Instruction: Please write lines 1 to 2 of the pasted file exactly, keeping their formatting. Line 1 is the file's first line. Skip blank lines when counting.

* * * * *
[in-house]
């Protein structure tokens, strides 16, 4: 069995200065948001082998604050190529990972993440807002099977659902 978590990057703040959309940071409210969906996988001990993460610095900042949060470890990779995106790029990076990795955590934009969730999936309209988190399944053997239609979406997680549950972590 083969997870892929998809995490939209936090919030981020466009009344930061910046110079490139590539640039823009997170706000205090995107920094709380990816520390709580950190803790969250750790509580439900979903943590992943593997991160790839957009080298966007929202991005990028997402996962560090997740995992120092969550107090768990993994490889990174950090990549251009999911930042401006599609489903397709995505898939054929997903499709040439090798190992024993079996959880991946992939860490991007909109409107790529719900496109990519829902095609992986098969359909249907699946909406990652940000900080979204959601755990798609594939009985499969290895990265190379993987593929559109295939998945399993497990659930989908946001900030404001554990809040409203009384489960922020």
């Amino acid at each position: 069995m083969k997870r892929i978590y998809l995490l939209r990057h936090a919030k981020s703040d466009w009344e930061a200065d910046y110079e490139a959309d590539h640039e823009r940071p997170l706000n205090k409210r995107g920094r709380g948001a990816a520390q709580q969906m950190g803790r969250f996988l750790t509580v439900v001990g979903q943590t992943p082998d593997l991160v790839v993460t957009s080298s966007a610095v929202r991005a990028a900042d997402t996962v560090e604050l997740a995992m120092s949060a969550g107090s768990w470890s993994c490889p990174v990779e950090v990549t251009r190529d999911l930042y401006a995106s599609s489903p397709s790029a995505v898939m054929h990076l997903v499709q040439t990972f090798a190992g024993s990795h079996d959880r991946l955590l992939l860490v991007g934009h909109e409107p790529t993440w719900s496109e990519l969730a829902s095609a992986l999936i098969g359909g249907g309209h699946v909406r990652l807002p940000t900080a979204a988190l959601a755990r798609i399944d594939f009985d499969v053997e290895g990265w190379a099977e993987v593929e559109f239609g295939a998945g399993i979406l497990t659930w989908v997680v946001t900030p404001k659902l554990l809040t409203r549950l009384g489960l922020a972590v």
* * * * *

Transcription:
[in-house]
């Protein structure tokens, strides 16, 4: 069995200065948001082998604050190529990972993440807002099977659902 978590990057703040959309940071409210969906996988001990993460610095900042949060470890990779995106790029990076990795955590934009969730999936309209988190399944053997239609979406997680549950972590 083969997870892929998809995490939209936090919030981020466009009344930061910046110079490139590539640039823009997170706000205090995107920094709380990816520390709580950190803790969250750790509580439900979903943590992943593997991160790839957009080298966007929202991005990028997402996962560090997740995992120092969550107090768990993994490889990174950090990549251009999911930042401006599609489903397709995505898939054929997903499709040439090798190992024993079996959880991946992939860490991007909109409107790529719900496109990519829902095609992986098969359909249907699946909406990652940000900080979204959601755990798609594939009985499969290895990265190379993987593929559109295939998945399993497990659930989908946001900030404001554990809040409203009384489960922020």